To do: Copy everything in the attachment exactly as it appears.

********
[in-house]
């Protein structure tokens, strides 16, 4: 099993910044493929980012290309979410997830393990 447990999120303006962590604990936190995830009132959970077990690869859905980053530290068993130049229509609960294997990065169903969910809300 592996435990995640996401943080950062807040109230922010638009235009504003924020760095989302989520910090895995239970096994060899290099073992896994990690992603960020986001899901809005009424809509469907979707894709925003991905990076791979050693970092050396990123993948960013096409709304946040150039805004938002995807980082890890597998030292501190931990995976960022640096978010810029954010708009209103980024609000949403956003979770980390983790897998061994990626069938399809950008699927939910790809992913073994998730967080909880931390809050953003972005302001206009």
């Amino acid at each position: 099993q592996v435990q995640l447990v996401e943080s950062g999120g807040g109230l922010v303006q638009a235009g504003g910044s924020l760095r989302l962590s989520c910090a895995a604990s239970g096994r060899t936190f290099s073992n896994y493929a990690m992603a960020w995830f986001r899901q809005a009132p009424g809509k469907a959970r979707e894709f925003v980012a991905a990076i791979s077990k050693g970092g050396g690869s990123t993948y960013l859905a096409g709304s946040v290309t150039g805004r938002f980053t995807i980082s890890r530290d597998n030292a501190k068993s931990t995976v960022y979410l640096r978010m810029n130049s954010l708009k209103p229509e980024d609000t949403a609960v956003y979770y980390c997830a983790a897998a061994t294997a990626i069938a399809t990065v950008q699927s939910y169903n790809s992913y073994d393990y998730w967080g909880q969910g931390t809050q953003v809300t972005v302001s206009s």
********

[in-house]
């Protein structure tokens, strides 16, 4: 099993910044493929980012290309979410997830393990 447990999120303006962590604990936190995830009132959970077990690869859905980053530290068993130049229509609960294997990065169903969910809300 592996435990995640996401943080950062807040109230922010638009235009504003924020760095989302989520910090895995239970096994060899290099073992896994990690992603960020986001899901809005009424809509469907979707894709925003991905990076791979050693970092050396990123993948960013096409709304946040150039805004938002995807980082890890597998030292501190931990995976960022640096978010810029954010708009209103980024609000949403956003979770980390983790897998061994990626069938399809950008699927939910790809992913073994998730967080909880931390809050953003972005302001206009």
């Amino acid at each position: 099993q592996v435990q995640l447990v996401e943080s950062g999120g807040g109230l922010v303006q638009a235009g504003g910044s924020l760095r989302l962590s989520c910090a895995a604990s239970g096994r060899t936190f290099s073992n896994y493929a990690m992603a960020w995830f986001r899901q809005a009132p009424g809509k469907a959970r979707e894709f925003v980012a991905a990076i791979s077990k050693g970092g050396g690869s990123t993948y960013l859905a096409g709304s946040v290309t150039g805004r938002f980053t995807i980082s890890r530290d597998n030292a501190k068993s931990t995976v960022y979410l640096r978010m810029n130049s954010l708009k209103p229509e980024d609000t949403a609960v956003y979770y980390c997830a983790a897998a061994t294997a990626i069938a399809t990065v950008q699927s939910y169903n790809s992913y073994d393990y998730w967080g909880q969910g931390t809050q953003v809300t972005v302001s206009s």